Different is good. Change is good. Not fitting precisely into a predetermined category is good. That was the take-away from many when the Indian FTR1200 hit the market in 2019. Made in America with naked bike styling, a flat-track-esque wheel combo, and a rowdy performance-focused V-Twin engine, the FTR was unlike anything to come from an American manufacturer for quite some time – and arguably the best culmination of its mass-produced parts ever assembled Stateside.
Let’s say you like the Indian Scout Sixty. It’s really not that hard of a stretch, considering its 78 hp, 999cc V-Twin is a bit more manageable than the big boy 1133cc Twin, and it comes in at a really respectable $8,999. But what if you’re the type who thinks there’s just something missing with the Scout Sixty; maybe there’s not enough black.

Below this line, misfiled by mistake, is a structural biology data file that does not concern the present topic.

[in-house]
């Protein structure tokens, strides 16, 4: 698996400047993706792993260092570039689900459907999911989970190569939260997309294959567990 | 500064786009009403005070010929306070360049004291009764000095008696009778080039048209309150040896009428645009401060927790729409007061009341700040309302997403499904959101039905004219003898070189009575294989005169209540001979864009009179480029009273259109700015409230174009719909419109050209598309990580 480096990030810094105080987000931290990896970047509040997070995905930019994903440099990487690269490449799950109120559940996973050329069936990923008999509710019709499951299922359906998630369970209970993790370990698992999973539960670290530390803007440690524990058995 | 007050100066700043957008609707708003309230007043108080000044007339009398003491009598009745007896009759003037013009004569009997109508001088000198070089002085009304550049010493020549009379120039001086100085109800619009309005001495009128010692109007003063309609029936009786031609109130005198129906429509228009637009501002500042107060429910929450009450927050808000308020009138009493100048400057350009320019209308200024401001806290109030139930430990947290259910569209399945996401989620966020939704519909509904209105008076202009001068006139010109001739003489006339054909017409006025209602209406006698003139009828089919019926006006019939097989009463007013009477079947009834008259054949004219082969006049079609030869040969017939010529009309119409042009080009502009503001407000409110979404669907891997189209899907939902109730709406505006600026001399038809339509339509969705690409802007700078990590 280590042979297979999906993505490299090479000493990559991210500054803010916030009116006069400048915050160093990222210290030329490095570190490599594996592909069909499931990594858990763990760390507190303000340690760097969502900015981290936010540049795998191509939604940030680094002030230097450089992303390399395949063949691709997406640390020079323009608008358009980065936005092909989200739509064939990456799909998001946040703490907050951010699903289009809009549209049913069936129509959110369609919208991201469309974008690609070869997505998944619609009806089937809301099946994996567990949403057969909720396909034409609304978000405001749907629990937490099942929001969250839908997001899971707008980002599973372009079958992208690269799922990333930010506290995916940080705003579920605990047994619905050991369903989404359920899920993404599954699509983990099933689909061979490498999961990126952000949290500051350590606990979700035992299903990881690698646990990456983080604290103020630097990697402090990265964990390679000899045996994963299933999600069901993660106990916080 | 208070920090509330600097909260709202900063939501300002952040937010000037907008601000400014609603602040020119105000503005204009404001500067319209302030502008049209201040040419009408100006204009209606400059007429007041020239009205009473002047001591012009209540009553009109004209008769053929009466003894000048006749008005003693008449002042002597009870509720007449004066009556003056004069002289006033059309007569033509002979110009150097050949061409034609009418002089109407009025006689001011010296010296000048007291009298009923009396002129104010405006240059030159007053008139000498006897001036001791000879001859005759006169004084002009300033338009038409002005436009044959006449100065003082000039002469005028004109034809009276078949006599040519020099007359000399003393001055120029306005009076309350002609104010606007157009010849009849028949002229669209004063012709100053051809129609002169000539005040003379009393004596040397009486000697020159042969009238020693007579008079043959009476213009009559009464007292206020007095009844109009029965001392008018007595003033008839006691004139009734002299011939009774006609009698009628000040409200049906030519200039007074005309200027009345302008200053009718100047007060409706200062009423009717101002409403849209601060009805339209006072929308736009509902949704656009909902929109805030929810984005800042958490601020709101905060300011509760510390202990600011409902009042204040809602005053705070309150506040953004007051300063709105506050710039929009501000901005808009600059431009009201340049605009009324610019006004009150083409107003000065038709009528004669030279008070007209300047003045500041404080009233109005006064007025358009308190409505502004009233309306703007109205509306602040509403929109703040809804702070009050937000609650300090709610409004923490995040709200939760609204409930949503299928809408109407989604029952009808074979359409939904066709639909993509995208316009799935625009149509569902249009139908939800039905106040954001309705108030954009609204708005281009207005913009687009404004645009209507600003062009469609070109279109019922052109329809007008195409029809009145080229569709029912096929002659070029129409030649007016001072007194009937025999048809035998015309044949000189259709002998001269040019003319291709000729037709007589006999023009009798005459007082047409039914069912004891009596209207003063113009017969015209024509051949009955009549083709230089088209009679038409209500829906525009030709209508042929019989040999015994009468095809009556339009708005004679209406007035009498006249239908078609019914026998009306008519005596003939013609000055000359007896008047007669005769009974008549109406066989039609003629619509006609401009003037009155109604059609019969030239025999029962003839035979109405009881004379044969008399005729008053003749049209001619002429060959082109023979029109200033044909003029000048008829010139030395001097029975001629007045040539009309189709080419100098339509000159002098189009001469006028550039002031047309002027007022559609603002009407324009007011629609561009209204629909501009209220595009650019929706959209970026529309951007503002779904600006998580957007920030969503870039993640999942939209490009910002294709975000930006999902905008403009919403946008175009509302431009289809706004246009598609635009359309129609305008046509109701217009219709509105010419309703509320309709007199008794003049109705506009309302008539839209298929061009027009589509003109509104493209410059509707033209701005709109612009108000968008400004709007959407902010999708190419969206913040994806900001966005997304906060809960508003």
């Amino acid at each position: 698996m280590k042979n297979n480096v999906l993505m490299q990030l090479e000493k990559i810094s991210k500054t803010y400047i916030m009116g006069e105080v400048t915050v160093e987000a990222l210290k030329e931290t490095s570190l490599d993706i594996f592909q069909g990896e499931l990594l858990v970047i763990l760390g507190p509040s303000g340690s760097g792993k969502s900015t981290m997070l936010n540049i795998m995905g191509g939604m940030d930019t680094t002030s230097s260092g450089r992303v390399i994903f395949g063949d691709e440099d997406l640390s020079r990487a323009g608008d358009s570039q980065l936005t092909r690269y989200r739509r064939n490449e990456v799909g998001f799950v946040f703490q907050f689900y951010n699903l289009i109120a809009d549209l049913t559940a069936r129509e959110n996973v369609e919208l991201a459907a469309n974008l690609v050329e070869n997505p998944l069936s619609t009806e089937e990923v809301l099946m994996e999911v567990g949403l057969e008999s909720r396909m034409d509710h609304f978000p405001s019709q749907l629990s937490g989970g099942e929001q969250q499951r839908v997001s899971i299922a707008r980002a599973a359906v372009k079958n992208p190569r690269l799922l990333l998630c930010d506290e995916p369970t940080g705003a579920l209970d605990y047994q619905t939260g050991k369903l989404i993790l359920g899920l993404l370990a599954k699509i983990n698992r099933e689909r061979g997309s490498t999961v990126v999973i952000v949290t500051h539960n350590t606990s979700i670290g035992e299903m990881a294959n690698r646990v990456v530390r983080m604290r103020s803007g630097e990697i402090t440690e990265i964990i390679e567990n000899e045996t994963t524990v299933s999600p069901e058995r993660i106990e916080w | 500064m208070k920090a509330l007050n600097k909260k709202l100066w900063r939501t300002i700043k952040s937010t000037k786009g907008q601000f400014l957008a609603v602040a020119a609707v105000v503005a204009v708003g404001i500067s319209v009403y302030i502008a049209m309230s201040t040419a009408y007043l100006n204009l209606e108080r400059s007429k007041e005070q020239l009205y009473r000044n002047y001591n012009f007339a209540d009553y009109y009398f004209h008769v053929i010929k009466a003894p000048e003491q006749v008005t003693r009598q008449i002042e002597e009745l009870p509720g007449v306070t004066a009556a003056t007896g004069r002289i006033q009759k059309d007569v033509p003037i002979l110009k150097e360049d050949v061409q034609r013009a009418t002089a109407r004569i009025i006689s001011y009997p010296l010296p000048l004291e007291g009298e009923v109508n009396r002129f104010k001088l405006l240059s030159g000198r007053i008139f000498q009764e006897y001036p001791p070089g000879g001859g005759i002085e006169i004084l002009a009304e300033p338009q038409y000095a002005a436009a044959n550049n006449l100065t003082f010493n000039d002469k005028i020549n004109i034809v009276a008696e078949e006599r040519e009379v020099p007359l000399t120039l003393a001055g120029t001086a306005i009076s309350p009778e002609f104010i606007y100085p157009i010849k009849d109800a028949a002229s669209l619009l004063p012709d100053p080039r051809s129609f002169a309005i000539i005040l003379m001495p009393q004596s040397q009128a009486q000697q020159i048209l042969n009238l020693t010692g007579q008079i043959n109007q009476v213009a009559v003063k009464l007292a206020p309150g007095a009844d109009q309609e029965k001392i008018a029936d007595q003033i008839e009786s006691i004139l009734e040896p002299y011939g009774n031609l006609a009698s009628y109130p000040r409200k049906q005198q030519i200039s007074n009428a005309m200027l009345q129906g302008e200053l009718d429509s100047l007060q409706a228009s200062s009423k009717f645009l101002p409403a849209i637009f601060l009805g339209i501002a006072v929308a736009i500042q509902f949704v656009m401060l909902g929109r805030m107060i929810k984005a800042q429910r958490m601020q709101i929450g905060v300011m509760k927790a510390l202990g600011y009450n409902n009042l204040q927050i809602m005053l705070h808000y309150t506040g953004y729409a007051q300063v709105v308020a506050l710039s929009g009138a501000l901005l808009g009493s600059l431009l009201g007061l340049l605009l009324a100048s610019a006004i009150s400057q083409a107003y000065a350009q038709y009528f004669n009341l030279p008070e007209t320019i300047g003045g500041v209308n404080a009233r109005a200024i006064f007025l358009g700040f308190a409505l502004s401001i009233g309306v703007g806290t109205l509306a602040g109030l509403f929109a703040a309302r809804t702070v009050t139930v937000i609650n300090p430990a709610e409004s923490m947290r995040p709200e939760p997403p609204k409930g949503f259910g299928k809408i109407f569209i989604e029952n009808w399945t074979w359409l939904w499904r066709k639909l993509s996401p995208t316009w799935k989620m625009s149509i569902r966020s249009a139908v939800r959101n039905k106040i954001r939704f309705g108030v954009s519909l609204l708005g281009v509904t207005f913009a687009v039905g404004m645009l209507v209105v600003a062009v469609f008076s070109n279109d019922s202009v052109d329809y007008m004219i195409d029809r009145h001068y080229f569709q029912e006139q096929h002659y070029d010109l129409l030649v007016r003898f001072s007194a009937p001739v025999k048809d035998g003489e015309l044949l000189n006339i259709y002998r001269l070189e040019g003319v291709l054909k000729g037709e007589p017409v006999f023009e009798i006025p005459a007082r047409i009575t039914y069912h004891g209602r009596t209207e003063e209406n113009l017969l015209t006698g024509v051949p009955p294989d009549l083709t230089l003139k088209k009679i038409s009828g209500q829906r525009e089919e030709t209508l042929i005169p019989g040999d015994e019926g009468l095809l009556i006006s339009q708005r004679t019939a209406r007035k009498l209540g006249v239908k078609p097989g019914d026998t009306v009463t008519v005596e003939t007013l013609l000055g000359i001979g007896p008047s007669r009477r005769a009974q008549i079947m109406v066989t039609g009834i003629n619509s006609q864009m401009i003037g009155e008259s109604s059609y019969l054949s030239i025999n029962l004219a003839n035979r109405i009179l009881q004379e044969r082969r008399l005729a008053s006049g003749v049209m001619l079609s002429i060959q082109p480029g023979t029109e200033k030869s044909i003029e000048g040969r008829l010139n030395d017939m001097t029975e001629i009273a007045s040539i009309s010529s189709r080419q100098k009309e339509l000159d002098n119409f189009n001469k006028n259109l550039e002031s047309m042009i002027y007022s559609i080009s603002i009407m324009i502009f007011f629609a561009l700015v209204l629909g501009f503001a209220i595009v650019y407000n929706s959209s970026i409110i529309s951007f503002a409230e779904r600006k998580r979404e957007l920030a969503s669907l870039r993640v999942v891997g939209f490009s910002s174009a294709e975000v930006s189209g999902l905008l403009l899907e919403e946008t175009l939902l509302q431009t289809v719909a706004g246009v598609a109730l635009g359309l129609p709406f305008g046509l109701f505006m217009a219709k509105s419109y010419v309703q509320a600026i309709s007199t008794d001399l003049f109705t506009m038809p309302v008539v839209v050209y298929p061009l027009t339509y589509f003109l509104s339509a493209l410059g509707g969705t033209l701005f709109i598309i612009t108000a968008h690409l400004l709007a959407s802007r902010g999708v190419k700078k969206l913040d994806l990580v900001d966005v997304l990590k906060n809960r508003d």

For the 2020 model year, Indian is giving its ultimate touring bike, the Roadmaster Elite, a few significant updates – a bigger engine, more powerful audio system, and custom paint sure to stun. Here’s the catch: Indian is only making 225 units. However, if you’re one of the lucky 225 who shell out the $38,999 retail price in time, what you’ll get is the cream of the crop in the Indian Touring lineup. Let’s highlight the major changes.
There are a lot of ways to go for a long distance tour. These days, offerings are plentiful when choosing a steed to gallop your way across the country. There are even a few liter bikes that come equipped with cruise control, if you’re into that sort of thing. From dedicated six-cylinder sport tourers, to Dakar inspired adventure bikes, there has probably never been a better time to choose a touring motorcycle.